Explore Your Watershed:

The Cherry Creek Subwatershed

Drainage Area: 30.5 square miles
Brodhead Watershed, Monroe County, PA

map cherry creek watershed

Smithfield Township
Stroud Township
Hamilton Township
Delaware Water Gap Borough


Cherry Creek
Mountain Run


Witmers Lake/Twin Lakes

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The Cherry Creek watershed includes Mountain Run and a number of unnamed tributaries that drain north from the Kittatinny Ridge and south from Godfrey’s Ridge to Cherry Creek in the valley floor. The watershed covers 30.5 square miles.

Cherry Creek is a second order valley stream that originates above Twin Ponds just east of Route 33 and south of Saylorsburg. The flow is substantially increased by large springs located a short distance downstream from the pond outflow and above the Cherry Valley Trout Hatchery. The creek meanders for approximately 15 miles through the narrow, steep-sided Cherry Valley, eventually emptying into the Delaware River at Delaware Water Gap. The elevation change from source to mouth is only about 370 feet.

Cherry Creek is classified as a High Quality Coldwater Fishery according to the PA Department of Environmental Protection. The creek supports a total of 15 fish species including reproducing brown, brook and rainbow trout populations along its entire length, with numbers decreasing from source to mouth. This is likely due to a decline in habitat quality, perhaps because of warmer water temperatures, and to the lack of pools, the scarcity of boulders and cobbles and some sand-gravel deposits that cause low velocity flats.

The largest landholding in Cherry Valley is the  land formerly owned by PA American Water Company, with 3370 acres near the creek source.   That land is now owned by the Fish and Wildlife Service and is part of the Cherry Valley National Wildlife Refuge. The Nature Conservancy owns and manages several properties and conservation easements in Cherry Valley.

A single point source discharge to Cherry Creek is located in Delaware Water Gap. Two public water supply wells serve about 700 Delaware Water Gap residents while most of the valley population depends on private wells and on-site septic systems. A winery, apiary, several restaurants, a golf course, individual homes and small developments and number of active farms are the primary commercial operations in the watershed.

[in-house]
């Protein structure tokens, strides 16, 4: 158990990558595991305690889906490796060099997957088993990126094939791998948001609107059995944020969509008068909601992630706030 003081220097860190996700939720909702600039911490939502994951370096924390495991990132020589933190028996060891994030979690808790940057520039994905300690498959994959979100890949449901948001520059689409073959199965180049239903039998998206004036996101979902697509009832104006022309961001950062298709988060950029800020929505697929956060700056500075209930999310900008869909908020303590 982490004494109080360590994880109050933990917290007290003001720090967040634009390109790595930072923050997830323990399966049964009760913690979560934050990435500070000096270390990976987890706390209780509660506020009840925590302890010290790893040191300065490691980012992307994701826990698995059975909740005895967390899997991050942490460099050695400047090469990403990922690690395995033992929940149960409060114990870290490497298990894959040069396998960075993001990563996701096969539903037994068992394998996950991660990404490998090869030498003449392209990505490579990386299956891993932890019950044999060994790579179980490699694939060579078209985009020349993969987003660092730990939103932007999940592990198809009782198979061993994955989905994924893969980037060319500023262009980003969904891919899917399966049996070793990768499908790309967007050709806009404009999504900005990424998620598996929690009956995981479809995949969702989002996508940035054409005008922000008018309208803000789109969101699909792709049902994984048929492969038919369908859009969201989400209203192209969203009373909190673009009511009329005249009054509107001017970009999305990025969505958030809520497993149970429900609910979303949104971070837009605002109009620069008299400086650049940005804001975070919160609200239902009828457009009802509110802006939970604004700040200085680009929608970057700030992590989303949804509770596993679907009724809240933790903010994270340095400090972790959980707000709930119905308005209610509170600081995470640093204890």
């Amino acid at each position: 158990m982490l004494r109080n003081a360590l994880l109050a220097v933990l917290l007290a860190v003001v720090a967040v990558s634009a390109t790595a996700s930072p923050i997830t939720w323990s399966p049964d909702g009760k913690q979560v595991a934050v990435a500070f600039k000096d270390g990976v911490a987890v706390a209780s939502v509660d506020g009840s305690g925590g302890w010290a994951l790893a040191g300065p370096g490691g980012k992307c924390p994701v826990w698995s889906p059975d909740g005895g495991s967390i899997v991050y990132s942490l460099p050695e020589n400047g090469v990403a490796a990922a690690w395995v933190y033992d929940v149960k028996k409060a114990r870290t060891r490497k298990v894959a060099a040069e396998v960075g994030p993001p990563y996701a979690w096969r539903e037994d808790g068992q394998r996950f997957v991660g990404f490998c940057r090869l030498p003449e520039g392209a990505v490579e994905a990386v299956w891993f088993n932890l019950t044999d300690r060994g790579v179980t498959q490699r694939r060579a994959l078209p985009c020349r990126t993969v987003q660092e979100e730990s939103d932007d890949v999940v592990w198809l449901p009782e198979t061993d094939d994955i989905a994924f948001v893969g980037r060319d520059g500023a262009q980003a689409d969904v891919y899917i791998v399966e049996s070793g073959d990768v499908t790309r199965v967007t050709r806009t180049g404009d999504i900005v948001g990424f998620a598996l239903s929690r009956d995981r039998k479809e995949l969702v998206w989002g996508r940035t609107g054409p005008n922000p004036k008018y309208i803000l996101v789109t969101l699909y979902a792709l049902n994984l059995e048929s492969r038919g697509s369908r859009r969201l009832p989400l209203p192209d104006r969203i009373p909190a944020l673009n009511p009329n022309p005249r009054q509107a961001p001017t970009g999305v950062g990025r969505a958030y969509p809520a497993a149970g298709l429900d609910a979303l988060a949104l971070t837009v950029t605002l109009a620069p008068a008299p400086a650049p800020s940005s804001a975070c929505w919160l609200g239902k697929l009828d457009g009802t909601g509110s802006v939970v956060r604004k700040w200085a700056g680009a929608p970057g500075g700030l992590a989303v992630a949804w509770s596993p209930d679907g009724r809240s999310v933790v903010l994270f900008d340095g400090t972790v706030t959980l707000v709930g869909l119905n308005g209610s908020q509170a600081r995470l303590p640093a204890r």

Delaware Water Gap is a popular rest stop on the Appalachian Trail.

 The Pocono Wildlife Rehab Center, licensed by both Fish and Wildlife Service and PA Game Commission operates at 1161 Cherry Drive, Stroudsburg.    Josie Porter Farm, provides locally grown vegetables, fruits, meats, dairy, eggs and more from local farm partners.   

The Cherry Valley substrate is primarily gravel, sand and silt with scattered cobble and boulders located in higher gradient riffle areas where scouring occurs. The underlying geology is a complex of limestone, shale and siltstone overlain with unconsolidated glacial deposits of silt, sand and gravel in the valley. Because of the limestone formations, Cherry Creek has a much higher pH, alkalinity and total dissolved solids than is found in most Pocono area streams, which generally are acidic with a low mineral content.

Riparian vegetation is well established and stable, varying between trees that provide a thick canopy on the upper and lower stream to woody bushes that create heavy bankside overhang, especially in the mid-valley area.


– More info about the NWR at http://www.monroecountypa.gov/Dept/Planning/Pages/CherryValley.aspx

– Visit the NWR site at https://www.fws.gov/refuge/cherry_valley/

– Find automated (real time) data loggers on Cherry Creek. Visit Monitormywatershed , and search for East Stroudsburg University

Find hikes in Cherry Valley at BWA’s  Get Outdoors Poconos page

– Browse the Cherry Creek River Conservation Plan

BWA Streamwatch Sites in Cherry Valley